Jeff Bzdelik has announced the promotion of Randolph Childress to the role of assistant coach. Childress will replace Walt Corbean, who served six years on the Wake Forest basketball staff. Childress just completed his second year at Wake Forest, serving as the Director of Player Development during the 2012-13 season. The move will allow Childress to have an active role in recruiting and coaching student-athletes, with none of the participation restrictions of his previous position.
Wake Forest fans will no doubt be supportive of this move by Bzdelik. Childress is one of the most beloved basketball players in Wake Forest history, a sharpshooting guard whose toughness, determination and confidence led the Deacons to the 1995 ACC Championship. In the process, Childress shattered the ACC Tournament scoring record by pouring in 107 points over the course of three games.
Childress will now share the same responsibilities as assistant coaches Jeff Battle and Rusty Larue, with the first order of business being recruiting.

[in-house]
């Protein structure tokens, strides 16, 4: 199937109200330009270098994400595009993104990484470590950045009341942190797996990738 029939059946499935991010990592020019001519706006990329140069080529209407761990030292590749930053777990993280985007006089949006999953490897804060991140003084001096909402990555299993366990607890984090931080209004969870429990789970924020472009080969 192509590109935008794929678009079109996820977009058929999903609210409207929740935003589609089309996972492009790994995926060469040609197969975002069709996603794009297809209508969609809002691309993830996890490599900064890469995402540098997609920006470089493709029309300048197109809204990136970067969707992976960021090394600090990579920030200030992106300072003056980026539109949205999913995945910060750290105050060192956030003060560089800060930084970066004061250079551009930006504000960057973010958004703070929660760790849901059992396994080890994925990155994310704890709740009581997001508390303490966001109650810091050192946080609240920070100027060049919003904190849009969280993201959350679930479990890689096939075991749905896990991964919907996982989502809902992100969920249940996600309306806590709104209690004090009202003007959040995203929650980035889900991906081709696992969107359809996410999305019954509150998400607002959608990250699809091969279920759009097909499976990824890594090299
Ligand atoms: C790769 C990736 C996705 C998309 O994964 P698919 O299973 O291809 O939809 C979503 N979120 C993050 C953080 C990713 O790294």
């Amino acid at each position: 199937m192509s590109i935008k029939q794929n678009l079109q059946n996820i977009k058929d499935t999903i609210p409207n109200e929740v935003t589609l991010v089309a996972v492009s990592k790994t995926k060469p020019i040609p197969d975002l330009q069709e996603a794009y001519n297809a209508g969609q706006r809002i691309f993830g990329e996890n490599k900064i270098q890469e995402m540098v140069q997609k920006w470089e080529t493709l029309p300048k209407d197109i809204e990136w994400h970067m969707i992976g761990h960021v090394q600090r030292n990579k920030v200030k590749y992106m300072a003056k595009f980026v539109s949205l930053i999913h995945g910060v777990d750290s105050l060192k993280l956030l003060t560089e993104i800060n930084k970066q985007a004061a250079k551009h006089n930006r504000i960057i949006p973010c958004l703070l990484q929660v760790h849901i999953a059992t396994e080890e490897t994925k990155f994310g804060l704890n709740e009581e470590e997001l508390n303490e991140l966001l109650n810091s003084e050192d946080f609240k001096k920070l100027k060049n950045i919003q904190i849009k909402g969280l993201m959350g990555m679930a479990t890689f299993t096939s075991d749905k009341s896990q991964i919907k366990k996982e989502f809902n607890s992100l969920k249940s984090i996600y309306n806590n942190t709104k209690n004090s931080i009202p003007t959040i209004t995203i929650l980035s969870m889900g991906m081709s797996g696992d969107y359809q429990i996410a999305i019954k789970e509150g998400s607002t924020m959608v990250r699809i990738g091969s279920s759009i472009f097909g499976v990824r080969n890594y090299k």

"We're not in season yet, but obviously recruiting has started," Childress told Blogger So Dear. "I'm gathering up some information on some prospects for when we're allowed to get out and take a look at some guys on the road."
Childress was hired initially in 2011 as a special assistant to AD Ron Wellman, an administrative position that focused on fund-raising and mentoring of student-athletes. Bzdelik then added him as the Director of Player Development prior to last season. Some Wake Forest supporters have been vocal about increasing Childress' role with the team, as the team has struggled over the past three seasons and at limes lacked the toughness of the Deaon teams of the mid-Nineties.
Childress welcomes the opportunity finally to take an active on-court role with his alma mater:
"It's been a dream," he said. "It's been an amazing ride so far and it continues to get better. I'm trying to keep it all in perspective and continue to work. It's no time for celebration, it's just time to get to work."
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